Indiana RV dealers have long benefited from their close proximity to manufacturers.
But since a change in Indiana’s sales tax took effect almost seven months ago, those dealers say they have seen their sales plummet, according to a report in the South Bend Tribune.
The change eliminated a sales tax exemption for out-of-state residents purchasing big-ticket items such as cars, watercraft, airplanes and recreational vehicles.
Industry officials, however, believe lawmakers didn’t consider the damaging impact the exemption’s removal would have on Indiana’s RV dealers.
Now, they’re working feverishly to pass new legislation that, if signed into law, would be adopted in July – one year after the exemption was eliminated.
“We have statistics that show sales have dropped,” said Mark Bowersox, the director of RVs for the Indiana Manufactured Housing Association-Recreation Vehicle Indiana Council. “And we believe they will continue to drop as more talk persists that (Indiana) is not an RV-friendly buying state.”
Before the tax laws were changed, Indiana in general – and Elkhart County in particular – had a reputation for being one of the best areas to purchase an RV.
Out-of-state residents would come to Indiana to purchase an RV to avoid paying transportation costs associated with shipping the RV from an Elkhart manufacturer to a far-away dealership – costs that can add anywhere from hundreds to thousands of dollars to the sticker price of an RV.
Local dealers also benefited from being at the center of the RV manufacturing sector. If a dealer didn’t have something in stock, it was just a short drive to the manufacturer’s plant to pick out a product.
The Tribune reported that Indiana dealers say as much as 80 percent of their sales were made to out-of-state residents.
“They come to Elkhart to buy because that’s where they are made,” said Dale Kiefer, the sales manager at Elkhart’s Michiana RV.
But when Indiana’s 6 percent sales tax became effective for out-of-state sales on July 1, Indiana RV dealers immediately felt the impact.
Because of differences in tax laws between the states, some customers had to pay sales tax both in Indiana and in their home state. Others could only have a portion of their Indiana sales tax reimbursed.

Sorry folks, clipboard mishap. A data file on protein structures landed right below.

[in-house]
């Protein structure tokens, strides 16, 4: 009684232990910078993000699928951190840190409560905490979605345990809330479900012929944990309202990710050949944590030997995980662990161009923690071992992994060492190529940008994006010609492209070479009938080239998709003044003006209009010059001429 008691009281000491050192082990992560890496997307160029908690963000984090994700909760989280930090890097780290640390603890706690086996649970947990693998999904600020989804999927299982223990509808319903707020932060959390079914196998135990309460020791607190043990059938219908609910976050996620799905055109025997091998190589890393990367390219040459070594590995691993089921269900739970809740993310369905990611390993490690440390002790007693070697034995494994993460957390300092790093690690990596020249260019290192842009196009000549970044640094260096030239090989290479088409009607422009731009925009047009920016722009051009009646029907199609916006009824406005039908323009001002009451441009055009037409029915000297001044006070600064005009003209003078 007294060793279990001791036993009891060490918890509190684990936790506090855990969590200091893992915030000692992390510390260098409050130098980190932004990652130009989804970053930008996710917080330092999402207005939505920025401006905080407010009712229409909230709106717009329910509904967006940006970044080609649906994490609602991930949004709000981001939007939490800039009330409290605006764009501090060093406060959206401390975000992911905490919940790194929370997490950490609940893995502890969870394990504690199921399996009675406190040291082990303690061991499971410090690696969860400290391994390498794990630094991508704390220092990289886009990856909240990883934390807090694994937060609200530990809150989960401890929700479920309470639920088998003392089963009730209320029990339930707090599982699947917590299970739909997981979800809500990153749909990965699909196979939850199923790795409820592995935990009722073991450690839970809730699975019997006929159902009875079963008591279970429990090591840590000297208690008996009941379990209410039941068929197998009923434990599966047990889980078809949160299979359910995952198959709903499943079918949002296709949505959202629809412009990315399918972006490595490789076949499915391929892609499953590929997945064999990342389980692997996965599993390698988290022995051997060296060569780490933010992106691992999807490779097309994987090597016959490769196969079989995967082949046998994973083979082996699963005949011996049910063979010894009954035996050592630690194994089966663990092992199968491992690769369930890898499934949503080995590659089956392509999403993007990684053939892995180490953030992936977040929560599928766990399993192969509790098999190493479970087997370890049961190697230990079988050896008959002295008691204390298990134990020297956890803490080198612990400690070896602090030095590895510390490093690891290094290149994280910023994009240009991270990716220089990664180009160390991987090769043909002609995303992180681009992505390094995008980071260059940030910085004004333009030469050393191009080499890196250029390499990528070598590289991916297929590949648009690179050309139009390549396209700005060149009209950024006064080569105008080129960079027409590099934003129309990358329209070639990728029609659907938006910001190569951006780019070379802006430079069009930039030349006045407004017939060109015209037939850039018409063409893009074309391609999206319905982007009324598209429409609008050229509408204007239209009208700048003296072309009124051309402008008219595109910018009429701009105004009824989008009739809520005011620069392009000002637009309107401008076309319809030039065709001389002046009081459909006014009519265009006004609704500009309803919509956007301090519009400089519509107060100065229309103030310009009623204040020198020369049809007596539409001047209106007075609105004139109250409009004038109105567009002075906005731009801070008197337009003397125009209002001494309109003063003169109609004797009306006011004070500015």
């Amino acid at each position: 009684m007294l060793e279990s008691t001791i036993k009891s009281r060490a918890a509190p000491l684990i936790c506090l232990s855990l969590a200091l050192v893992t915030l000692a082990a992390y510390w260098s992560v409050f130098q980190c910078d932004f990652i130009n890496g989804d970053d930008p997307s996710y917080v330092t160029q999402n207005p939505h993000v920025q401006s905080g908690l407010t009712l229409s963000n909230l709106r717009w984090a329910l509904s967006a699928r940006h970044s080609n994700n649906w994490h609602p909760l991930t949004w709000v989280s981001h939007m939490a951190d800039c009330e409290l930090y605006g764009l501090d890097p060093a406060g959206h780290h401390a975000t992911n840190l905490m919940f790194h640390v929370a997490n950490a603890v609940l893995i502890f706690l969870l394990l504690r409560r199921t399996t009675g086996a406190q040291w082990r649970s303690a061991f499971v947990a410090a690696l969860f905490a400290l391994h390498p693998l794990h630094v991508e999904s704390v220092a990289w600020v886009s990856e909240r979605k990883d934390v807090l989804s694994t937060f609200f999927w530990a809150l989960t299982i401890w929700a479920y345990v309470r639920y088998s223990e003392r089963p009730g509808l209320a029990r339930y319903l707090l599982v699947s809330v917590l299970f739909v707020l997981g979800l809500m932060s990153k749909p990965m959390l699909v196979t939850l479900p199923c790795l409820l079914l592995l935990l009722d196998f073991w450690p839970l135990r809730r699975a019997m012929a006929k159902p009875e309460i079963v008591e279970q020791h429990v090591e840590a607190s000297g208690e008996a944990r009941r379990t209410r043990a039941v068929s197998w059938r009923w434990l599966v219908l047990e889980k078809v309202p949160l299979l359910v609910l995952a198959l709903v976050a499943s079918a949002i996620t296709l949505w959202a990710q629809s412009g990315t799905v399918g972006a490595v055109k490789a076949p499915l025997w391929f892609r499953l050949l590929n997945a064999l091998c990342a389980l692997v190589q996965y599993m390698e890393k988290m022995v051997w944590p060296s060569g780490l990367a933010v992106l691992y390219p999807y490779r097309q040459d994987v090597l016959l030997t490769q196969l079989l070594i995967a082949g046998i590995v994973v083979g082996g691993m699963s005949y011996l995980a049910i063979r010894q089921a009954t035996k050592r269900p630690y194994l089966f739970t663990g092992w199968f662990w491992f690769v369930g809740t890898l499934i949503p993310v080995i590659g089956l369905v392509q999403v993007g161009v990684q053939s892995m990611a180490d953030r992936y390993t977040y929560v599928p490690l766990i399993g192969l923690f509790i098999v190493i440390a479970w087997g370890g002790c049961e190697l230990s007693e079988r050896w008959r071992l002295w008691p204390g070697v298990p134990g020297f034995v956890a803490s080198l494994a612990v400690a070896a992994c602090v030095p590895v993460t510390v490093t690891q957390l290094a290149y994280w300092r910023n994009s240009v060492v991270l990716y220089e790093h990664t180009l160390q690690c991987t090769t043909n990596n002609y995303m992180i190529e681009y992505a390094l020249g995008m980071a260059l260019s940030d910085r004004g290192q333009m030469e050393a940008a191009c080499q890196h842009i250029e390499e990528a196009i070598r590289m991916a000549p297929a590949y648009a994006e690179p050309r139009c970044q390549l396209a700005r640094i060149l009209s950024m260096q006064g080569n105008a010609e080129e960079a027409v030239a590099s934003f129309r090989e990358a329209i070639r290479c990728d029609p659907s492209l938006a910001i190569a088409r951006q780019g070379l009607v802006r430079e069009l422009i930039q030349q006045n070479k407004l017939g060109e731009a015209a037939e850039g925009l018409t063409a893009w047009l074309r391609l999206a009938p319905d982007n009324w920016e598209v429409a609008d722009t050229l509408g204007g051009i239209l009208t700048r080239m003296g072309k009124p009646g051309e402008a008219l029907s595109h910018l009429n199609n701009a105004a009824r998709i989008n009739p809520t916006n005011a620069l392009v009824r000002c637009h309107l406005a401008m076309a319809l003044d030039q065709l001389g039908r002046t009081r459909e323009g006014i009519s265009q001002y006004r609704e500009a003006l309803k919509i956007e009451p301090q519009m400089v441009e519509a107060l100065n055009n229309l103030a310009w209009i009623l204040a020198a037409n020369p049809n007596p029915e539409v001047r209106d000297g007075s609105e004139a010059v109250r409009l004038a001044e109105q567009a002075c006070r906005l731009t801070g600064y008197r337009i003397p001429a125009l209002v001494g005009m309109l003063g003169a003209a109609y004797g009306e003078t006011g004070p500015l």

In all, Bowersox said the new rules penalized residents from 31 states.
“Now we are to the point where customers said they wouldn’t even give us a chance as a result of that tax law,” said Mike Spencer, the general sales manager at Hart City RV in Elkhart. “Our competitors are using that against us. Don’t buy in Indiana, they say, buy in our state.”
The drop-off was immediate, Bowersox said. From April to June of 2004, when national sales figures were 11 percent higher than 2003 levels, Indiana dealers reported sales 58 percent higher than the previous year.
But in July, when the national figure rose 1.1 percent compared to 2003, Indiana’s sales dropped 11 percent. The next month, when the national average shrunk 12 percent, Indiana dropped 41 percent.
The impact is most significant on larger, more expensive motorhomes. For a $100,000 RV, a customer would have to pay $6,000 in Indiana sales tax. That’s more than enough to offset any benefit gained by buying an RV in Indiana and saving on transportation costs.
Both Bowersox and Indiana Sen. Joseph Zakas, R-Granger, who is co-authoring legislation to reinstate the exemption, say they believe the sales tax on RVs was enacted unintentionally.
“It was a laundry list of a few large ticket items that had been exempted,” Zakas said, “and I don’t think the implication was seen with regard to RVs.”
The state, which is facing a projected budget deficit of $600 million, hasn’t determined how much money it collects in sales tax on RVs because the tax has been in place for less than a year.
However, Bowersox believes that any sales tax generated is offset by the loss in RV sales.